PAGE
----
The TaxPayers' Alliance has just updated its analysis of cost overruns on large government projects.
The headline conclusion is that they're getting worse, with an average 38% overrun compared to the 34% identified in 2007. In cash terms the overruns now amount to £19bn, or £750 for every single British household.
The TPA's John O'Connell has waded through the details of 240 projects (well done John), but the top five culprits will be very familiar to BOM readers:
- NPfIT - the NHS supercomputer is currently overrunning by £10.4bn (450% of its original budget)
- 2012 Olympics - £6.9bn overrun (290%)
- Astute Class Submarine - £1.3bn (48%)
- Type 45 Destroyer - £1.0bn (18%)
- Nimrod MRA4 - £0.8bn (28%)
For example, the 28% programme overrun on Nimrod needs to be adjusted for the fact that we were originally meant to get 21 planes for £2bn - £95m each. But we're now paying £3.6bn for 9 aircraft- £400m each. That's a unit price increase of 321% (see various BOM posts eg here).
[NB - the first version of this post was incorrect, for which many apologies. As commenter Think Defence pointed out, we are no longer getting the 12 aircraft we originally quoted: we are now only getting 9. Which means the unit cost is actually £400m. Thank you Think Defence - we now feel even more depressed].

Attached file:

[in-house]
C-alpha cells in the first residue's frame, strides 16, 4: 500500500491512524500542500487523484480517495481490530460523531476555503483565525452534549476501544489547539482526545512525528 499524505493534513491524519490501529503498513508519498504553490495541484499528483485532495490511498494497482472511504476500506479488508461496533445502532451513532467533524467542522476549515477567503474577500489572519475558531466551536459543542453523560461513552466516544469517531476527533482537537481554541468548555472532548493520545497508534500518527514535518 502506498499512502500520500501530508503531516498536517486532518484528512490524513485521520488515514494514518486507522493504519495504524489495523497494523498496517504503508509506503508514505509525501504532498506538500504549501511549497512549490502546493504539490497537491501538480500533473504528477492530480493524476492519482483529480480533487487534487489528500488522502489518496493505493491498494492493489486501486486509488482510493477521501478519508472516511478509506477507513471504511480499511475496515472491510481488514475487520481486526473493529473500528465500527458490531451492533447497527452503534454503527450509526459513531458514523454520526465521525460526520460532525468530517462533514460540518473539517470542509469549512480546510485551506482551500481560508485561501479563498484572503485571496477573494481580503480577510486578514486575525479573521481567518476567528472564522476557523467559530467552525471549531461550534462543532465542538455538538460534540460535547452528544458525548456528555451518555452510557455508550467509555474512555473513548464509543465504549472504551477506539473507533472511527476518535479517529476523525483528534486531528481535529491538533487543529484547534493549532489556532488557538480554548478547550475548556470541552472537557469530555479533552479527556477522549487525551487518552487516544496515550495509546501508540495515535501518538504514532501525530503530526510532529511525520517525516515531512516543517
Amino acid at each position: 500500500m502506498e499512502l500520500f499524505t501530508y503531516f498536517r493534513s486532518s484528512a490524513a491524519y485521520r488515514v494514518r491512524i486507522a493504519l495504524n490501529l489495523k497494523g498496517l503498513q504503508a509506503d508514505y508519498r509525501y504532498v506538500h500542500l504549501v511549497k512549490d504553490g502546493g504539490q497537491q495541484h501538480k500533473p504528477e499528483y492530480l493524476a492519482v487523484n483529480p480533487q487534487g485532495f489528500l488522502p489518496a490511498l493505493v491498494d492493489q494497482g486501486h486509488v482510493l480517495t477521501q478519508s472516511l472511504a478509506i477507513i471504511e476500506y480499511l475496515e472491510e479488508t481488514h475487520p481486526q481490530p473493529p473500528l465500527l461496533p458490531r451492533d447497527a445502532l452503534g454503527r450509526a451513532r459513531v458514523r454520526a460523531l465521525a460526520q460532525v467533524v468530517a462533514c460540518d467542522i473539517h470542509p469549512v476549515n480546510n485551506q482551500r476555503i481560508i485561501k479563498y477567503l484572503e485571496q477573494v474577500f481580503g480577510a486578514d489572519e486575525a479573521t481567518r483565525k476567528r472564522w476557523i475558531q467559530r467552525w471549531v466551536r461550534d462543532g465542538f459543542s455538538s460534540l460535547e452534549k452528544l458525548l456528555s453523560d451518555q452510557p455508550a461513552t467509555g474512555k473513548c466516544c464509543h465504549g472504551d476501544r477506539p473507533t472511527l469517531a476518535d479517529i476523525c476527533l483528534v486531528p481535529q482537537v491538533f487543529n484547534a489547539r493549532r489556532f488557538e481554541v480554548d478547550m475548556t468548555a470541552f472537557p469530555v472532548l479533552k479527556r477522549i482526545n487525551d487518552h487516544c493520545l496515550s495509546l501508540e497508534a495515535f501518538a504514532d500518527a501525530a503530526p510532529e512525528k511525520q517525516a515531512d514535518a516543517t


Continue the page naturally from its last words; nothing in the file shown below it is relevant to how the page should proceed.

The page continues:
And as we blogged just last week, the commissars have only been able to restrict their admitted overrun for the 2012 Olympics to £6.9bn, by hiding a further £2.7bn elsewhere. Adding that back in means the overrun is already standing at £8.6bn, or 360%.
It's not all bad news. Many of the projects listed in the TPA report are actually on budget - or at least, they are to the extent we can take the official numbers at face value. But a quick eye-balling of the list suggests they tend to be the small ones (we'll investigate further).
As we've blogged before, experience around the world is that 90% of public projects blow their intial budget.
It's that old toxic mix of incompetence and salami slicing (ie officials/politicos deliberately understating the initial costs in order to get the go-ahead). Everyone knows it's endemic in public projects, and HM Treasury has even developed a detailed methodology meant to deal with it.
HMT calls it optimism bias. But as this TPA paper underlines, you'd need to be a particularly starry-eyed optimist to believe there's any cure.
Other than dismantling Big Government, that is.